Rainy Autumn Recharges Moisture in Midwest Fields

December 21, 2015 01:18 PM
 
Rainy Autumn Recharges Moisture in Midwest Fields

The Upper Midwest is heading into winter with fully recharged soil moistures after experiencing one of its warmest and wettest fall seasons on record, according to preliminary data from the Midwest Regional Climate Center (MRCC).

Minnesota, Wisconsin, and Michigan all had record warm Septembers, according to MRCC. Add Iowa to the mix, and all four states experienced a very wet November. December is continuing in the same warm, wet pattern, and in areas of the Upper Midwest, the ground remains unfrozen, or it just recently froze.

For instance, more than an inch of precipitation fell across areas of Iowa, southern Wisconsin, and northwest Michigan between Dec.  12 to Dec. 14. Even higher amounts fell in the Minnesota-Iowa-Wisconsin tri-state area, where more than two inches of rain fell on Dec. 14 alone, according to MRCC data.

“If the ground had been frozen, this fall’s moisture would not have percolated in. We got quite a bit of soil recharge,” said Mike Timlin, MRCC regional climatologist. “A good freeze caps off moisture percolation into the ground.”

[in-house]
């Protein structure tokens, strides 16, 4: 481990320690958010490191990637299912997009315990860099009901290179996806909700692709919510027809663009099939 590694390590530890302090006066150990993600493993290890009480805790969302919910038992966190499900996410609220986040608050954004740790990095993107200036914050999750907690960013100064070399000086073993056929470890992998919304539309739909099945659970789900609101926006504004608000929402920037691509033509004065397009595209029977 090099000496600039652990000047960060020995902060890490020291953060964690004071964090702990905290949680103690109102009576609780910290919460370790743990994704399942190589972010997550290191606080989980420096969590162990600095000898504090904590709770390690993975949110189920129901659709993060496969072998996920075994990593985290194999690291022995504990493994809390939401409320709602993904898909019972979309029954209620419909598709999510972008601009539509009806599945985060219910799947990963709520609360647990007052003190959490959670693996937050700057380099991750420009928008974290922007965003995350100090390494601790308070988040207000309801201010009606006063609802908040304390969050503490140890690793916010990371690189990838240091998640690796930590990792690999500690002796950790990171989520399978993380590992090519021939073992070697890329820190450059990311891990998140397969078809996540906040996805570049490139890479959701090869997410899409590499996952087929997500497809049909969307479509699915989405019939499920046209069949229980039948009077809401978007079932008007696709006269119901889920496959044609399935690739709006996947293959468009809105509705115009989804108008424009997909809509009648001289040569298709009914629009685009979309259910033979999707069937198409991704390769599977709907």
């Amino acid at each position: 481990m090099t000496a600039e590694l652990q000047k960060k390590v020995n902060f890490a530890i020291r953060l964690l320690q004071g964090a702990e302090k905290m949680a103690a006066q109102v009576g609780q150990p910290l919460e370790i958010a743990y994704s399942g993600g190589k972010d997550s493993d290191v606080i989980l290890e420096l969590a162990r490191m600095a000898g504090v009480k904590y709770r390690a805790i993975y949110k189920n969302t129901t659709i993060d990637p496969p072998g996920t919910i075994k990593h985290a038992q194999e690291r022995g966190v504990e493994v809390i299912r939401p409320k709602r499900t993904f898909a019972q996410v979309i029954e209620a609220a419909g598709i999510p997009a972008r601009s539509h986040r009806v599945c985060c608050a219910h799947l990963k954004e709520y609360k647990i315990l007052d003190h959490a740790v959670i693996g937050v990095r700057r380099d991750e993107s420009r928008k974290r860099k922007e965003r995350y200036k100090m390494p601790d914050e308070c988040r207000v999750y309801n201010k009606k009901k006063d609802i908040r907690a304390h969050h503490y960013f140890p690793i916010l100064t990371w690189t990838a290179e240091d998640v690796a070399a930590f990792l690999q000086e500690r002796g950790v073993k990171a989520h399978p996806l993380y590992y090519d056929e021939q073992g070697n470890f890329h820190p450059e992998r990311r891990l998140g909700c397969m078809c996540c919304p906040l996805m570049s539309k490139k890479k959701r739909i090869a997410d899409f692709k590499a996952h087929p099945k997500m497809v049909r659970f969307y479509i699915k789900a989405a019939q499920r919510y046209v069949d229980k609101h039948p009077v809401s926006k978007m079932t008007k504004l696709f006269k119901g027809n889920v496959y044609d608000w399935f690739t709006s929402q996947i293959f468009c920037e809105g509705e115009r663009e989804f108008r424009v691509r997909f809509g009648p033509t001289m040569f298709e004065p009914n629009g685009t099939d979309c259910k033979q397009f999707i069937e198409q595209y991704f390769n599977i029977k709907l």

Fully Charged Topsoil

The top two centimeters of soil in a wide swath of the Corn Belt, stretching from northern Texas through Michigan is in the 95 percentile for soil moistures, compared with soil moistures during the 1948-2012 period, according to NASA’s latest GRACE-Based Surface Soil Moisture Drought Indicator.

The Crop Moisture Index also shows that Iowa and most of Wisconsin are wet, while Minnesota is rated as neutral.

“We are starting off the year with a fuller soil moisture profile than in a drier year,” says Jeff Coulter, extension agronomist with the University of Minnesota. “Things work out best, though, if spring is on the drier side. Typically we have too much moisture early and not enough later. At this point, I am fairly neutral on the soil moisture profile.”

Current soil moisture could carry producers through a dry spring, but if the spring is wet, it could slow fieldwork. On the other hand, if the region gets an early spring and the soils warm quickly, planting could be early, according to Timlin. 

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